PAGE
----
'Schindler's List' lights a darkness that must be seen

January 05, 1994|By MIKE LITTWIN

I went to see "Schindler's List" the other day, expecting the worst. I was not disappointed.

It was the toughest three hours I've ever spent in a theater.

Now, it's your turn.

Movie critics like to throw around that "must-see" tag as if it were so much popcorn. But "Schindler's List" is definitely a must-see movie. No, it's the must-see movie.

I don't like to give away endings, but in this case I'll make an exception. The movie ended with my wife, my daughter and myself holding hands and crying.

Your turn now.

"Schindler's List" isn't just a movie. It's the movie experience equivalent of going 15 rounds with Mike Tyson.

Everyone leaves battered and bruised.

And in tears.

I want the same for you. Because it's important. Because what Steven Spielberg, of all people, has done is to produce art, and in the finest sense of the word. He took a subject that is virtually unfilmable -- the destruction of 6 million Jews -- and gave it light.

There are those who believe any depiction of the Holocaust necessarily trivializes it. How can you possibly do justice to the 6 million? How do you explore man's darkest behavior in the same medium that routinely represents evil as a chain saw massacre and expect it to enlighten?

But I think we should turn the question around. How else, other than through art, can we possibly understand, or even face, what can't be fathomed?

See the movie.

You probably know by now something of Oskar Schindler's story -- a true story which Spielberg adapted from Thomas Keneally's non-fiction novel. Schindler was a Nazi, a womanizer and a war profiteer who used Jewish slave labor to make his fortune.

And, in the end, he risked it all to save Jews he barely knew in the face of a culture that said Jews were less than human.

Why Schindler? Why not others?

Spielberg doesn't try to explain Schindler's conversion any more than the evil that surrounds him. In fact, the wonder of the movie is that Spielberg, the master of cinematic tricks and dinosaurs, -- refused to give in to cheap tricks or easy explanations. He gave the viewer the full enormity of the Holocaust. It is the most violent movie imaginable and yet, at the same time, its violence is the least gratuitous.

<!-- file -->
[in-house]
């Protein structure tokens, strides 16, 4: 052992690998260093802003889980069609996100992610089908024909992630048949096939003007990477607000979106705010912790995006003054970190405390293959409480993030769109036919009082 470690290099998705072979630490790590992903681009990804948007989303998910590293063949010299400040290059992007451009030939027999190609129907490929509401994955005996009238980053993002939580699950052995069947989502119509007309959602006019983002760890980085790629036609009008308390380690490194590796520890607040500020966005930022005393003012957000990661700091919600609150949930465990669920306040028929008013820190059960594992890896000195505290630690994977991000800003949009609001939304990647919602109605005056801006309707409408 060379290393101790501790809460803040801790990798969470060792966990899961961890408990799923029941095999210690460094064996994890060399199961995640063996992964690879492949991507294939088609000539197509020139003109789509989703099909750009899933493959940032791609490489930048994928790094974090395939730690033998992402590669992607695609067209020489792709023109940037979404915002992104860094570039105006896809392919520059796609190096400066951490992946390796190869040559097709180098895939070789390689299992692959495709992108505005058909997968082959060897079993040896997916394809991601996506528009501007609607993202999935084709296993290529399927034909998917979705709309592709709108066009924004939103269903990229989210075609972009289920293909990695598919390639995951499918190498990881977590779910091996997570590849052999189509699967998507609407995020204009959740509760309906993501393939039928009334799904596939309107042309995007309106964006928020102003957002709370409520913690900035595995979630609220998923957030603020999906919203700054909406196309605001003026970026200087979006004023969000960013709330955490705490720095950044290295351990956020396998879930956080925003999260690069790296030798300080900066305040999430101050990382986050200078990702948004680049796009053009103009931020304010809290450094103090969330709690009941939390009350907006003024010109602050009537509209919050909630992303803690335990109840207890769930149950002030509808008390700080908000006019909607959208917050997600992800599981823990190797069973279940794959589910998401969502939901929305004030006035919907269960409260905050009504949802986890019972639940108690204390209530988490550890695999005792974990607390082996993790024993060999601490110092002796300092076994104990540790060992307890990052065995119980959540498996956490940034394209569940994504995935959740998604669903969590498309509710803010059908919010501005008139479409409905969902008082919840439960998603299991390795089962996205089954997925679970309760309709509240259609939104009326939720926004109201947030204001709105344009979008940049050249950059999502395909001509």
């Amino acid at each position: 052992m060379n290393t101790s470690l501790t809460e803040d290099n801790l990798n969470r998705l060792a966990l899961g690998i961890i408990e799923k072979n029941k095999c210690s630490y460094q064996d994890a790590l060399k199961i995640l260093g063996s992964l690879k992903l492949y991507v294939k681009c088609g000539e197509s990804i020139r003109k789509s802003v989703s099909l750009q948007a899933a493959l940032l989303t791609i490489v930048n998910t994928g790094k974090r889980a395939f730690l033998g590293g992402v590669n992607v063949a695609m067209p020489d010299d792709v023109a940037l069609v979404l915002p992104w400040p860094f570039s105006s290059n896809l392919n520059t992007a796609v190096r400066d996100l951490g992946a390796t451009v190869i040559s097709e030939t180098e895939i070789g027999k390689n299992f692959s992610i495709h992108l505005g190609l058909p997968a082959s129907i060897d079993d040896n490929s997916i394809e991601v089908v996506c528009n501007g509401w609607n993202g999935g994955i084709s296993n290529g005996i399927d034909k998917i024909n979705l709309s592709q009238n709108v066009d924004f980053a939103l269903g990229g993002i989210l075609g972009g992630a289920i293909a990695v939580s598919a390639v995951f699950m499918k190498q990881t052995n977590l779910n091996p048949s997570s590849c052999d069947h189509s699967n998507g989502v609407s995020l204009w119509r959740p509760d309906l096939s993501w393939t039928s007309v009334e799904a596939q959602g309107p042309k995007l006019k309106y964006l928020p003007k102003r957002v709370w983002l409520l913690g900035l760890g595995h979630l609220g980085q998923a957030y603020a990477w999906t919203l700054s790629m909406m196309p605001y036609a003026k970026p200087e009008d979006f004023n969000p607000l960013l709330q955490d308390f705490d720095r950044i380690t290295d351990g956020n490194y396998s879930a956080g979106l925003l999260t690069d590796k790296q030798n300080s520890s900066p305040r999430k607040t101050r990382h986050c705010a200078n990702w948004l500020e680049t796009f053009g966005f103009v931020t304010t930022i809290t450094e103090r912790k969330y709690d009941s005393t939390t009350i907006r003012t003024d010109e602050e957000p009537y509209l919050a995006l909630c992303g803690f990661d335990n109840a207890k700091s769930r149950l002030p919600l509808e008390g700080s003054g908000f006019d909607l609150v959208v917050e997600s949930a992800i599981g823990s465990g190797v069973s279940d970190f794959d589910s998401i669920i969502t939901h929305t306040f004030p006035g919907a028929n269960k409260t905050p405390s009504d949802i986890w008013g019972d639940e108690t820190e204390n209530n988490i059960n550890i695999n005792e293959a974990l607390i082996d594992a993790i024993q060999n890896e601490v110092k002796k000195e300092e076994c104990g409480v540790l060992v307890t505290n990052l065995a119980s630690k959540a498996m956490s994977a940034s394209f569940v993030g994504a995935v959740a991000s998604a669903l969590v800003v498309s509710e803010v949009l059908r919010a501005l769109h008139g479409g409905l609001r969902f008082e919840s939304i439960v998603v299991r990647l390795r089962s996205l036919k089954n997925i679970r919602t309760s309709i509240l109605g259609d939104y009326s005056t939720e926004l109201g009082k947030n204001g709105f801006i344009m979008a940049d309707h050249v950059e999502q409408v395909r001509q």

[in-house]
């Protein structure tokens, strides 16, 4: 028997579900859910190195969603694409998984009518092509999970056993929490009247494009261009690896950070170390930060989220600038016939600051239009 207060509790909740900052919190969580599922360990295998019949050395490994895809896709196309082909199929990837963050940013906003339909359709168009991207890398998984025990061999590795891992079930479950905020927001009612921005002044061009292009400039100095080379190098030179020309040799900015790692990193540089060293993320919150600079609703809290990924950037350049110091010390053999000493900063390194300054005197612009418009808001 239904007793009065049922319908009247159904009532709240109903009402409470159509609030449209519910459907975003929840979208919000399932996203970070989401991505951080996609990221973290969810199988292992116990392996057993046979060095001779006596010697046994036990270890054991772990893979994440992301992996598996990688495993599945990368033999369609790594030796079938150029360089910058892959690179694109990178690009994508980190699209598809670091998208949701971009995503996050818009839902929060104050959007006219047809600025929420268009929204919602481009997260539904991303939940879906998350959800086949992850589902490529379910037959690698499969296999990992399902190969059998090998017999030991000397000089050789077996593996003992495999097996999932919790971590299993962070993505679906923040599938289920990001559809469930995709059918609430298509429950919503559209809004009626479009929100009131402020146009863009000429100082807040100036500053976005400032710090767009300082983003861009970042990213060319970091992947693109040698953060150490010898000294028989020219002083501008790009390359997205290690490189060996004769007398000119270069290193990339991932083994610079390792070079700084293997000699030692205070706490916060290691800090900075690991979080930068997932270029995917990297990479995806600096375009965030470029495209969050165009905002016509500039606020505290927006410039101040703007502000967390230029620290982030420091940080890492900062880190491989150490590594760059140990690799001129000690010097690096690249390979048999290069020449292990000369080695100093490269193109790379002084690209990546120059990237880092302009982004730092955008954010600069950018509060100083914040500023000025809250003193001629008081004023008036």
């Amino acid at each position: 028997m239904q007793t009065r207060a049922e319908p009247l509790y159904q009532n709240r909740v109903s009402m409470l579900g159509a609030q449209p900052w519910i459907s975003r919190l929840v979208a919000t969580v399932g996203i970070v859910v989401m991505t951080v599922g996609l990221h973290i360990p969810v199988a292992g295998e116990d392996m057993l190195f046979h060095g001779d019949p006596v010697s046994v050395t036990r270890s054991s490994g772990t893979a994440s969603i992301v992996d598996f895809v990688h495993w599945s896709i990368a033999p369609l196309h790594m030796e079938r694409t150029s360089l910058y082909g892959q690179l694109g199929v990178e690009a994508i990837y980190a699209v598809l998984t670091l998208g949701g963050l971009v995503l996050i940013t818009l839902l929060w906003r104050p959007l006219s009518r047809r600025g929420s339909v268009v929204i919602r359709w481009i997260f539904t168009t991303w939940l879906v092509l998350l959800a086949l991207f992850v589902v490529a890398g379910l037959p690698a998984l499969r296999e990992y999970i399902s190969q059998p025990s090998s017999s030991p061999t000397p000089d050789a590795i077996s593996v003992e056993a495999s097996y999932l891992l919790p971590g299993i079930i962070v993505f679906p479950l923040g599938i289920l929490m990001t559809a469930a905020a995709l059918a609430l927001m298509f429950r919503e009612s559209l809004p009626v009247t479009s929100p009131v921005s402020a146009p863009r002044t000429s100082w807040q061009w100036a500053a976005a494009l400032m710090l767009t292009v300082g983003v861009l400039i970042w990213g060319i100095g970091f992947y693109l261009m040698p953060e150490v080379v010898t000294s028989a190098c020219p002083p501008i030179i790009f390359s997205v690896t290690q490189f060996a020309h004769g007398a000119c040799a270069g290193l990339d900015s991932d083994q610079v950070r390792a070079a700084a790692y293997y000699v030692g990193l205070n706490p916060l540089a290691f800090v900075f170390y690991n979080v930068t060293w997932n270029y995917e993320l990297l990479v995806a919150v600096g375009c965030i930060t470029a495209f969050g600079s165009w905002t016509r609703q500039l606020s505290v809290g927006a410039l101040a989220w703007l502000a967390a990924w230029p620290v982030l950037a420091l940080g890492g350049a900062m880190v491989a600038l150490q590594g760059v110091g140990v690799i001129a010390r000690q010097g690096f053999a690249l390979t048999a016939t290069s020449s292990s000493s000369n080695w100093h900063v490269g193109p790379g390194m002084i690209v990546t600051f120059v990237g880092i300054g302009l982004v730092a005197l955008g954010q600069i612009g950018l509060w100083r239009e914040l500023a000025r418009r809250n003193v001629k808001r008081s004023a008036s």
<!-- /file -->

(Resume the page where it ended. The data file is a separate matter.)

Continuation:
He confronts you with Schindler's conversion and the evil, too. He gives us, in Amon Goeth, the commandant of a concentration camp, the consummate face of evil and makes it a human, if loathsome, face. It reflects his vulnerabilities, doubts and even, almost, tenderness framed against his hobby of randomly shooting people.

"Schindler's List" is winning all the awards. It will almost certainly win the Oscar for best picture. As a movie, it is relentlessly absorbing. That's reason enough to see it.

There are other reasons. It serves as another document that the Holocaust actually existed. According to polls, as many as 20 percent of Americans doubt there was a Holocaust. And seeing the movie reminds us what it is we are never supposed to forget.

It reminds us with a truth that is palpable.

Many people won't want to see "Schindler's List" because they go out at night to have fun, to escape the day's drudgeries and worse. That's a reasonable expectation. We see enough "truth" every night on the news, don't we?

But let's compare truths. Let's take the truth of the dead American soldier dragged through the streets of Mogadishu. It was a real picture of a real person and a real tragedy. And we reacted in the only way available to us -- with real anger.

The picture, though, lacked subtext. It wasn't a story. It didn't tell us anything other than what we could see. And, in fact, it told us much less.

Art is different. Art -- a movie, painting, poem -- is meant to reveal something.

I learned this truth as a kid when I first read "The Grapes of Wrath," another story of man's inhumanity to man. I knew little about the Depression and nothing about "Okies," but the book left me profoundly moved and even changed. It's fair to say I've not seen the world in quite the same way since.

Somebody once wrote that the Holocaust could never be a metaphor for anything else. I think that's true. The immensity of the horror should stand alone. "Schindler's List" doesn't try to stand for anything. What the movie does is ask you, as art should, to think the unthinkable and feel the unimaginable.

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